This city was an afterthought when planning my trip to Mexico. It ended up being a highlight.
Puebla, the 4th largest Mexican city with a population of 1.5 million, is located 75 miles from Mexico City. The Historical Center (named a UNESCO World Heritage Site in 1987) is packed with colorful colonial buildings, churches, monuments, and the most beautiful zocalo (main square) that I’ve seen in Mexico.
This city is probably the most underrated and overlooked in Mexico. In this post I’ll cover the highlights of our recent visit to Puebla (lots of photos below).
Puebla: some interesting facts
-The historic center of Puebla was declared a UNESCO World Heritage Site in December of 1987. With 2,619 monuments, the city has the largest number of monuments in the Americas.
-Puebla is sometimes called ‘City of Street Lights’ due to the numerous decorative street lamps crafted by the French. The French legacy can also be seen in the city’s elaborate wrought iron balconies and the fine crystal chandeliers adorning historic buildings.
-Puebla is one of the richest cities in Mexico and is considered to have the highest quality of life in the country due to its wealth and safety (2nd only to Tlaxcala) .
-Puebla has the largest Volkswagen factory in the world outside of Germany.
-Puebla is home to the first public library in the Americas, the Biblioteca Palafoxiana, which is the only remaining library from the Spanish Colonial period.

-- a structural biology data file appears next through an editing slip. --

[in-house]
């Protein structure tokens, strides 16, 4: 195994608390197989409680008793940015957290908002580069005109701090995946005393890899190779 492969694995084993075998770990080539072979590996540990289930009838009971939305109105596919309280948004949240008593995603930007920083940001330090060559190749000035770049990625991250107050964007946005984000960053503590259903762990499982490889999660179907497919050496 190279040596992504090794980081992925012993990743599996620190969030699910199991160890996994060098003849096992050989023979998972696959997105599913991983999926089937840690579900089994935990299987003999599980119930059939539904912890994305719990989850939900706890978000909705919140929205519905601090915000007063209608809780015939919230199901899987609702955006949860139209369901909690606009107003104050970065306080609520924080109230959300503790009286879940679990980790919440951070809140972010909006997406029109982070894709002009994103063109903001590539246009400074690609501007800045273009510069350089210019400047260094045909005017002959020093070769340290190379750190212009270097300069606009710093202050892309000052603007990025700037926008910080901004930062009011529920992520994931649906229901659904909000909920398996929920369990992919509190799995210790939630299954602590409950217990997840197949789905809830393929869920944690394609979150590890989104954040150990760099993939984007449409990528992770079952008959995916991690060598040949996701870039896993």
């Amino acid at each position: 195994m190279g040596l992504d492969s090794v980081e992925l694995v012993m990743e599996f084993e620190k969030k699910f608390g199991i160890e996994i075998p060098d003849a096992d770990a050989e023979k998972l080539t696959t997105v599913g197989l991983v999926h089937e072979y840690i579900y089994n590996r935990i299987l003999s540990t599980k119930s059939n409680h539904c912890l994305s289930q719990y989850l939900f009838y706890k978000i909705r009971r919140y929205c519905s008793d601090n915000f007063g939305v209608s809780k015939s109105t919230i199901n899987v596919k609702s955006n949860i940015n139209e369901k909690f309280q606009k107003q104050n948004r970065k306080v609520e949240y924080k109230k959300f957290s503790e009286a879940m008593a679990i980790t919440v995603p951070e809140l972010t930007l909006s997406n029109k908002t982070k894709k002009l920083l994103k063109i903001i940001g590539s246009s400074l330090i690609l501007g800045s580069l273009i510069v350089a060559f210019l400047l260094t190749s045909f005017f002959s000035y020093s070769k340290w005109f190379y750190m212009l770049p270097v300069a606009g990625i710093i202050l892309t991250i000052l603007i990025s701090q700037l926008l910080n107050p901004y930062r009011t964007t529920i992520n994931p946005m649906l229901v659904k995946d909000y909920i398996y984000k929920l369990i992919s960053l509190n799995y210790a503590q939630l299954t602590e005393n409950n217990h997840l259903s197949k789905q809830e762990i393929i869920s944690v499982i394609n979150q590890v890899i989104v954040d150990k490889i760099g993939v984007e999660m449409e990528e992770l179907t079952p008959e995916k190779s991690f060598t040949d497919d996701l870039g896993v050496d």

-Puebla’s culinary tradition, known as Cocina Poblana, is popular throughout Mexico. A distinctive feature of the region’s cooking is mole, a rich, spicy sauce containing chocolate, cinnamon and nuts as well as different types of hot peppers. Mole is the most renowned of Puebla’s dishes.
-The Cinco de Mayo holiday has its roots in Puebla. In 1862, France invaded Mexico, planning to make it part of the French Empire. Outnumbered Mexican forces met the French at Puebla and managed to defeat the French army (many of who were weakened by diarrhea). This is the reason for the Cinco de Mayo celebrations in the US and Mexico every year and also the reason that streets all over Mexico are named Cinco de Mayo. What few know is that the French came back the following year, won, and occupied Puebla until 1867.
-Talavera ceramics (pictured below at the Casa de la Cultura) are unique to Puebla and many of the buildings in the Centro Historico have these beautifully painted tiles adorning their walls.
1. The Zócalo (main plaza)
The main square has existed since the founding of the city in 1531 but was used mostly as a marketplace where bullfights, theatre and hangings occurred. Today it looks like a huge botanical garden with its jacaranda and palm trees. Surrounding the square are some of the city’s most impressive buildings, among them the colossal cathedral and city hall. I’ve mentioned in the above ‘facts’ section how safe Puebla feels – I came here by myself early in the morning and sat on a bench with a coffee, watching uniformed kids heading to school and vendors setting up their magazine stands. I could have been in Spain except there were no beggars or gypsies. Even in Oaxaca (our next stop) I couldn’t sit down at the zócalo without someone coming up to me, looking for a handout or trying to sell me something. It’s one of the reasons I really appreciate Puebla. Over the next few days we came here regularly, having a coffee at one of the many cafes lining the square or just relaxing next to the large fountain in the middle of the park, watching the square burst with life as the day progresses. A great spot to soak it all in.
2. Puebla Cathedral